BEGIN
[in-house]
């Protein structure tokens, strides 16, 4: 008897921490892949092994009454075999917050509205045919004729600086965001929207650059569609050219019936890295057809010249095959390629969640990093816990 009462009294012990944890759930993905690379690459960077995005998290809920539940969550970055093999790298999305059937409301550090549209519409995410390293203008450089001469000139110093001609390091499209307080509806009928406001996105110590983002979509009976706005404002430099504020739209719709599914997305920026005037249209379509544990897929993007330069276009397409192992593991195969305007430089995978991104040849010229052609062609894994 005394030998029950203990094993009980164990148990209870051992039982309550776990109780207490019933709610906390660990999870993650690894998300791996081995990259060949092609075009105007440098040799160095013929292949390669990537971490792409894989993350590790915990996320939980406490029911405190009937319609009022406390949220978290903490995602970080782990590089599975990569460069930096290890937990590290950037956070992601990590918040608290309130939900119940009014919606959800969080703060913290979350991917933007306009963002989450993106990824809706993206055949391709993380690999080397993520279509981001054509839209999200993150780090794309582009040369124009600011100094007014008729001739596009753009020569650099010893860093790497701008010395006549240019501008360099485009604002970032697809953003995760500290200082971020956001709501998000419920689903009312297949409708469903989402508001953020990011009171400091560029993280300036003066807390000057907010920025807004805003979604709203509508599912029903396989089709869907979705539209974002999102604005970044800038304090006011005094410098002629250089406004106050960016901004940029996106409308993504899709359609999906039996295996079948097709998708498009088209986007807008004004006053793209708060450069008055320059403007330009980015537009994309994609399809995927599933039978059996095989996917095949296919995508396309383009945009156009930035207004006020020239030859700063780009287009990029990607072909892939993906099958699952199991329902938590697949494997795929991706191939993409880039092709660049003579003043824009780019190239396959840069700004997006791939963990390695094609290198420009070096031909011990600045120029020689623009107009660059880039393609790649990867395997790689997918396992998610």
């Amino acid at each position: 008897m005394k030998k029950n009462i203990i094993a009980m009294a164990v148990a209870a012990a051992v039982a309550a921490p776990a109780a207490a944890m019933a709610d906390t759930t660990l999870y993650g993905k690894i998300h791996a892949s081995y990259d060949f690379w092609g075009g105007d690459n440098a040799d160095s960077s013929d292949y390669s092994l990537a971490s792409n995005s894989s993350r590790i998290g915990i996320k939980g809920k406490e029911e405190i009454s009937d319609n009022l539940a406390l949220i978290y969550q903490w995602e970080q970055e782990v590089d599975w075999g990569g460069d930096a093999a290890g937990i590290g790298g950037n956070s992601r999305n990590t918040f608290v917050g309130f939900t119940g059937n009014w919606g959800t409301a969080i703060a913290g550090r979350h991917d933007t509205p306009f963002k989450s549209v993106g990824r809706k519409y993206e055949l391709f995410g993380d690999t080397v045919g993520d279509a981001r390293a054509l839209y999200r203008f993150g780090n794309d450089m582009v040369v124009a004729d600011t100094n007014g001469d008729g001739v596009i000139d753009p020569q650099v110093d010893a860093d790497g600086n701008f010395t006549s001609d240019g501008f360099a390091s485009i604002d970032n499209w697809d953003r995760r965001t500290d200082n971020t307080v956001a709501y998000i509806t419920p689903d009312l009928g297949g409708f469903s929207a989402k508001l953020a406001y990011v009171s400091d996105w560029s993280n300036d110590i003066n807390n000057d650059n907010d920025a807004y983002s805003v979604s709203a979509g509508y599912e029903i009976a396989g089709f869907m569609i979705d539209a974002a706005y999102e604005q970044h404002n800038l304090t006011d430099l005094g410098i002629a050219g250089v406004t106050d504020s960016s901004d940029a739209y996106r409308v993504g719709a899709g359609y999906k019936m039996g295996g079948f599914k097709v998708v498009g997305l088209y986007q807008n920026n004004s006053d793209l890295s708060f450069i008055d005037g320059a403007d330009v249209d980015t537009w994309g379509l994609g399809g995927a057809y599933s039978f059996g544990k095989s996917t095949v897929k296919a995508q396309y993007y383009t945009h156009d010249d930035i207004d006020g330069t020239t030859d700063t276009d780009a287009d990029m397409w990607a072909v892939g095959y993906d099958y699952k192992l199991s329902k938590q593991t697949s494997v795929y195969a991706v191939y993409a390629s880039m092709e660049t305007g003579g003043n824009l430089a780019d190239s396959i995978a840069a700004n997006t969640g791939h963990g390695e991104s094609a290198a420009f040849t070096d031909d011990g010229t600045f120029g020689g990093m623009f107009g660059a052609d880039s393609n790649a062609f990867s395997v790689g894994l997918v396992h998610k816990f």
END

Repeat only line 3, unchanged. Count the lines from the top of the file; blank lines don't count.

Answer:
């Amino acid at each position: 008897m005394k030998k029950n009462i203990i094993a009980m009294a164990v148990a209870a012990a051992v039982a309550a921490p776990a109780a207490a944890m019933a709610d906390t759930t660990l999870y993650g993905k690894i998300h791996a892949s081995y990259d060949f690379w092609g075009g105007d690459n440098a040799d160095s960077s013929d292949y390669s092994l990537a971490s792409n995005s894989s993350r590790i998290g915990i996320k939980g809920k406490e029911e405190i009454s009937d319609n009022l539940a406390l949220i978290y969550q903490w995602e970080q970055e782990v590089d599975w075999g990569g460069d930096a093999a290890g937990i590290g790298g950037n956070s992601r999305n990590t918040f608290v917050g309130f939900t119940g059937n009014w919606g959800t409301a969080i703060a913290g550090r979350h991917d933007t509205p306009f963002k989450s549209v993106g990824r809706k519409y993206e055949l391709f995410g993380d690999t080397v045919g993520d279509a981001r390293a054509l839209y999200r203008f993150g780090n794309d450089m582009v040369v124009a004729d600011t100094n007014g001469d008729g001739v596009i000139d753009p020569q650099v110093d010893a860093d790497g600086n701008f010395t006549s001609d240019g501008f360099a390091s485009i604002d970032n499209w697809d953003r995760r965001t500290d200082n971020t307080v956001a709501y998000i509806t419920p689903d009312l009928g297949g409708f469903s929207a989402k508001l953020a406001y990011v009171s400091d996105w560029s993280n300036d110590i003066n807390n000057d650059n907010d920025a807004y983002s805003v979604s709203a979509g509508y599912e029903i009976a396989g089709f869907m569609i979705d539209a974002a706005y999102e604005q970044h404002n800038l304090t006011d430099l005094g410098i002629a050219g250089v406004t106050d504020s960016s901004d940029a739209y996106r409308v993504g719709a899709g359609y999906k019936m039996g295996g079948f599914k097709v998708v498009g997305l088209y986007q807008n920026n004004s006053d793209l890295s708060f450069i008055d005037g320059a403007d330009v249209d980015t537009w994309g379509l994609g399809g995927a057809y599933s039978f059996g544990k095989s996917t095949v897929k296919a995508q396309y993007y383009t945009h156009d010249d930035i207004d006020g330069t020239t030859d700063t276009d780009a287009d990029m397409w990607a072909v892939g095959y993906d099958y699952k192992l199991s329902k938590q593991t697949s494997v795929y195969a991706v191939y993409a390629s880039m092709e660049t305007g003579g003043n824009l430089a780019d190239s396959i995978a840069a700004n997006t969640g791939h963990g390695e991104s094609a290198a420009f040849t070096d031909d011990g010229t600045f120029g020689g990093m623009f107009g660059a052609d880039s393609n790649a062609f990867s395997v790689g894994l997918v396992h998610k816990f």